That term—library anxiety—is hardly a household name among students, but say it to a college librarian, and he or she will know exactly what you’re talking about. It’s the feeling that one’s research skills are inadequate and that those shortcomings should be hidden. In some students it’s manifested as an outright fear of libraries and the librarians who work there. To many librarians it’s a phenomenon as real as it is perplexing. READ MORE: Do You Suffer from Library Anxiety? | JSTOR Daily
Of the 5,000 people who visit the San Francisco Public Library every day, about 15 percent of them are homeless, PBS reported. After years of watching this underserved demographic float through to get Internet access, a restroom and often, just refuge from the cold, the library realized it was in an auspicious position to stage effective interventions.
So, in 2009, the library hired Leah Esguerra, who is believed to be the nation’s first psychiatric social worker to be employed full time at a library, SFGate reported. Since the program started, about 150 homeless people have received permanent housing, and another 800 have enrolled in social and mental health services, according to PBS. READ MORE: Library Offers Homeless People Mental Health Services, And It’s Working | HuffPo
In my work as a web psychologist, I’m exposed to many different types of user behavior and online decision-making processes. Although each person is different and has an individual style, I have identified six recurring patterns of behavior that I identify as specific “online personality types.” In this piece, I’ll discuss the six pattern types, explain the psychological drivers of their behavior, and provide site optimization tips that online businesses can use to leverage each type’s unique desires. READ MORE: Designing for Different Online Personality Types | UX Magazine
Happiness feels intolerably elusive for many of us. Like fog, you can see it from afar, dense and full of shape. But upon approach, its particles loosen and suddenly it becomes out of reach, even though it’s all around you. We put so much emphasis on the pursuit of happiness, but if you stop and think about it, to pursue is to chase something without a guarantee of ever catching it. READ MORE: Happiness Isn’t the Absence of Negative Feelings | Harvard Business Review.
There’s no shortage of advice about how to react to negative feedback. Whether the critic is a boss or a co-worker, the same familiar guidance is consistently presented: Listen carefully, don’t get defensive, ask for time.
There’s nothing wrong with these three suggestions, of course. But at the moment when an unhappy colleague is telling you loudly that the project plan you created left out some obvious key components, or your boss is taking you to task for the stumbles you made in running an important meeting, it’s hard to recall these valid pointers, move them to the front of your mind, and actually act on them. READ MORE: How to Handle Negative Feedback | Harvard Business Review.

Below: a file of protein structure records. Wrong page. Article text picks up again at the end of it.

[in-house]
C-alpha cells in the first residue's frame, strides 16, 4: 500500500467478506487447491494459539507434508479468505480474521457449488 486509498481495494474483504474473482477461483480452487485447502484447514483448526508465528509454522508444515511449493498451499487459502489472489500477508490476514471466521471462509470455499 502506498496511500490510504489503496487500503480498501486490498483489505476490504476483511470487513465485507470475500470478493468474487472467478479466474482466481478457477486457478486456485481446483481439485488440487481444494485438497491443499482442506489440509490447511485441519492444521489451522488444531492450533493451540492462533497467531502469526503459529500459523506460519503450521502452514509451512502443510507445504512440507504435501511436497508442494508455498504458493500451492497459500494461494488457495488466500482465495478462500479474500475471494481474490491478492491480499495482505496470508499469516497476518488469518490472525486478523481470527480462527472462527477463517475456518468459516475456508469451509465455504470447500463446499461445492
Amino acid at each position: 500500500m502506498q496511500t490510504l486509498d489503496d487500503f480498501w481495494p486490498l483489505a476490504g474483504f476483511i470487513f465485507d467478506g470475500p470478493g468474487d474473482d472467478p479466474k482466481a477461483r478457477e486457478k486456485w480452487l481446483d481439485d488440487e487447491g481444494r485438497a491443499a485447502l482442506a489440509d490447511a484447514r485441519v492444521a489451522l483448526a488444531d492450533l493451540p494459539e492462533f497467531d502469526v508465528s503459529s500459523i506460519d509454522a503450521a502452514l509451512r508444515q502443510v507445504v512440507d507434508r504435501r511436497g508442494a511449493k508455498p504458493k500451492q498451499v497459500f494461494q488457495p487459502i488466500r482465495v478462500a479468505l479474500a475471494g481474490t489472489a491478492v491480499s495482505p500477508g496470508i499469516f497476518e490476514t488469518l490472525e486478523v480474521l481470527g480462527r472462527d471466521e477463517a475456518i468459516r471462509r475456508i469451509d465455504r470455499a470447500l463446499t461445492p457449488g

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Currently, six of the top 20 selling books on Amazon are adult coloring books. The unlikely pastime for those of us who have successfully graduated from kindergarten has been gaining popularity of late, as an easy means to express oneself and de-stress along the way.
The activity not only provides a low-stress, low-stakes way to unlock your creative potential, it also unlocks memories of simpler, childhood times, when the biggest cause of anxiety was how to avoid your next nap. “I recommend it as a relaxation technique,” psychologist Antoni Martínez explained to the Huffington Post. “We can use it to enter into a more creative, freer state. I recommend it in a quiet environment, even with chill music. Let the color and the lines flow.” READ MORE: Why Coloring Could Be The New Alternative To Meditation | Huffington Post.
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- 17 Colouring Books That Every Grown-Up Needs | BuzzFeed
- Meet The Woman Who Sold A Million Copies Of Her Coloring Books For Adults | BuzzFeed | infophile
- UPDATED Massive List of Summer Reading Lists  #books #summerreading #summer2015 | infophile
Reading doesn’t just improve your knowledge, it can help fight depression, make you more confident, empathetic, and a better decision maker. READ MORE: How Changing Your Reading Habits Can Transform Your Health | Fast Company | Business + Innovation.
Researchers think that they’ve worked out why certain men abuse women over the internet: because they suck… at games. According to a study by Michael Kasumovic and Jeff Kuznekoff, the most vocal abusers of women online are the ones most threatened by their presence in the digital sphere. The short explanation for this is because less-skilled men have the most to lose playing games against a woman, thanks to the perceived social stigma of “losing to a girl.” Rather than risk this supposed humiliation, they’d much rather create a toxic environment that’s outright hostile to newcomers. READ MORE: Study: Men who harass women online suck at games (and life) | Engadget